London Voices, London Lives: Tales from a Working Capital
This book is a unique collection: ordinary Londoners, in their own voices, tell about ordinary London lives. Interviews with over a hundred people in eight localities, from inner-city Battersea, to suburban Heston, to Greenhithe on the London fringe, have been edited with a linking commentary by Professor Sir Peter Hall. The first half, London Voices, introduces the characters - their hopes and aspirations, their frustrations and struggles, their determination and optimism. The second, London Lives, introduces the themes that dominate their everyday lives: the struggle to keep their heads above water, the search for a place to live, the hassle of the journey to work, their friends and neighbours, their concerns about crime, and the quality of their everyday lives. This is not only an extraordinary social record but also a compelling read for anyone and everyone interested in today's London, or in any other great global city. It will provide a mine of information for future historians on one of the world's greatest cities and will be of special academic or professional interest to sociologists, anthropologists, geographers, planners and social policymakers.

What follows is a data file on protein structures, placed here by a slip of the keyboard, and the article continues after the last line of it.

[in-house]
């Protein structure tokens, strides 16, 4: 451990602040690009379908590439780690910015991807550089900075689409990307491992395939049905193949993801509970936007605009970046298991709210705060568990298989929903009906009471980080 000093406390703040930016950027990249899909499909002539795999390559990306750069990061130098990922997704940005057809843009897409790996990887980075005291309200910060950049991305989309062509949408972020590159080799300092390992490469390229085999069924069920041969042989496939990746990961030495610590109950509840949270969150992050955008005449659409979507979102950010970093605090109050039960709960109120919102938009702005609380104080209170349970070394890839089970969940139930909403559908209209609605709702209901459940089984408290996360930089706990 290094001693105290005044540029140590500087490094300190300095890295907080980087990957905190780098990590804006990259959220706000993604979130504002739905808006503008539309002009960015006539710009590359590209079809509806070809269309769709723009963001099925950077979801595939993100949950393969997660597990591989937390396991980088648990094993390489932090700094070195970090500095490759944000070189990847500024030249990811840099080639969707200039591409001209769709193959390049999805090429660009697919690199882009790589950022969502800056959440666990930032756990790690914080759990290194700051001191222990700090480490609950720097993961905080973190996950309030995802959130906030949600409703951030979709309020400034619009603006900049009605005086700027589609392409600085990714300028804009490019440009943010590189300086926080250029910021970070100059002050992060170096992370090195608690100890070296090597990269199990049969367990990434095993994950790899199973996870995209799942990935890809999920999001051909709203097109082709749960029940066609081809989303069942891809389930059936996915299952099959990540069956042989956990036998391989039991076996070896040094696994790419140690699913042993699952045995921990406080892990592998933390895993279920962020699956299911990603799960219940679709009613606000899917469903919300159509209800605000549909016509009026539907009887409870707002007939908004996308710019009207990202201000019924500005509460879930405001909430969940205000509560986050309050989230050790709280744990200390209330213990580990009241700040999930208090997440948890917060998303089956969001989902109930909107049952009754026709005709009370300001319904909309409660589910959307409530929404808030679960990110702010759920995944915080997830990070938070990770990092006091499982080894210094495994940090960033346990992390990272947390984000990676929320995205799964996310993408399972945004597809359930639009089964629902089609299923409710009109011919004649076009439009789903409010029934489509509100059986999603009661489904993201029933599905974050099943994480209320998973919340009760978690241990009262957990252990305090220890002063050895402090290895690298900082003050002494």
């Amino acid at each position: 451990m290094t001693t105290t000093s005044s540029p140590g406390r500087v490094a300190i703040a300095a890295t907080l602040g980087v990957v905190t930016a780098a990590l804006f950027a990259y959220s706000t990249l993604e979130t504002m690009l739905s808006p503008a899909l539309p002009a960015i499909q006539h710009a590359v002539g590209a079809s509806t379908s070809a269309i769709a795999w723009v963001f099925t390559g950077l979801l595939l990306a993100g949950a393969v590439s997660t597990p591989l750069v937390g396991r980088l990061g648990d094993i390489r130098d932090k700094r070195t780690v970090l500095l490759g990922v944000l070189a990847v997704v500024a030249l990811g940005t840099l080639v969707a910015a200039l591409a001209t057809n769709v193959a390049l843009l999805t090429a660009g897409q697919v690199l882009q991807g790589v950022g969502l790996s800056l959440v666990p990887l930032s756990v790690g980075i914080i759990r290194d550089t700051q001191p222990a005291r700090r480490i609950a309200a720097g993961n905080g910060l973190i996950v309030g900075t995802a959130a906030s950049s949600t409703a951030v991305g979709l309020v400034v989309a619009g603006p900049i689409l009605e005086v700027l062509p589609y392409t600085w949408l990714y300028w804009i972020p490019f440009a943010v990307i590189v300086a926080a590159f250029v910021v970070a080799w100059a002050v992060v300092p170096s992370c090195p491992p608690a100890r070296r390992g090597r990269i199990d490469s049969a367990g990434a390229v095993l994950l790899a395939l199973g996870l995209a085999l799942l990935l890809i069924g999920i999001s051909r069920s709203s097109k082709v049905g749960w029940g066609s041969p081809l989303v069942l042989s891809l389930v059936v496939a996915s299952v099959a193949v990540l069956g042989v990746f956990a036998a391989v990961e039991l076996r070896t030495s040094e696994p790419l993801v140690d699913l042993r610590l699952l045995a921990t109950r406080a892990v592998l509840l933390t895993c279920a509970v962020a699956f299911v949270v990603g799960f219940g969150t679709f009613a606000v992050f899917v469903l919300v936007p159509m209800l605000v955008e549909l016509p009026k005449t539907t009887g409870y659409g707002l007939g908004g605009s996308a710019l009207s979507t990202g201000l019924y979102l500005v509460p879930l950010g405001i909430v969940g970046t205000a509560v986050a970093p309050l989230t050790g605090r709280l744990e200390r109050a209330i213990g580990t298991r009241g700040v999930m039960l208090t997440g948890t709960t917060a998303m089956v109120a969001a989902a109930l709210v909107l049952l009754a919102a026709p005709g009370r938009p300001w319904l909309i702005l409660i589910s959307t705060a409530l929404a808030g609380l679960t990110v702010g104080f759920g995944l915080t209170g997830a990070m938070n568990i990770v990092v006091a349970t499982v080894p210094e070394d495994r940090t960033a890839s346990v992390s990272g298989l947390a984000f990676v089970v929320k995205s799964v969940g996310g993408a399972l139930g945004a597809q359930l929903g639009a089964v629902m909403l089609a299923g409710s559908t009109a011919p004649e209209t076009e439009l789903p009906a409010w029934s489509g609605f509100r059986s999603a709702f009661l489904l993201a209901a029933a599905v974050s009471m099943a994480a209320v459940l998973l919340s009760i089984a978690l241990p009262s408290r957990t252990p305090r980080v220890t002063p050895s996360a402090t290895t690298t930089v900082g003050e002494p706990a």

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actually African Afro-Caribbean Asian basically Battersea Bermondsey Bill Knight block borough British-born Afro-Caribbean cent centre coming council estates council tenant crime Dartford divorced mother door Earley East East Ham Eltham ethnic everything father feel felt fifties flat forties friends Gants Hill gentrifiers Greenhithe happened Heston homeowner Hounslow housing association tenant income Indian interviews Jamaica Road Joan kids kind live London look male cohabitee married mother mean neighbourhood neighbours never Newham Newtown nice owner-occupied part-time employed Peckham police private tenant probably problem racist residents road round seems self-employed sense shops Sikh single mother sixties social somewhere sort Southwark stay Stephen Lawrence Stratford street stuff talk there's a lot things thirties traffic twenties unemployed Upton Park walk Wandsworth woman yeah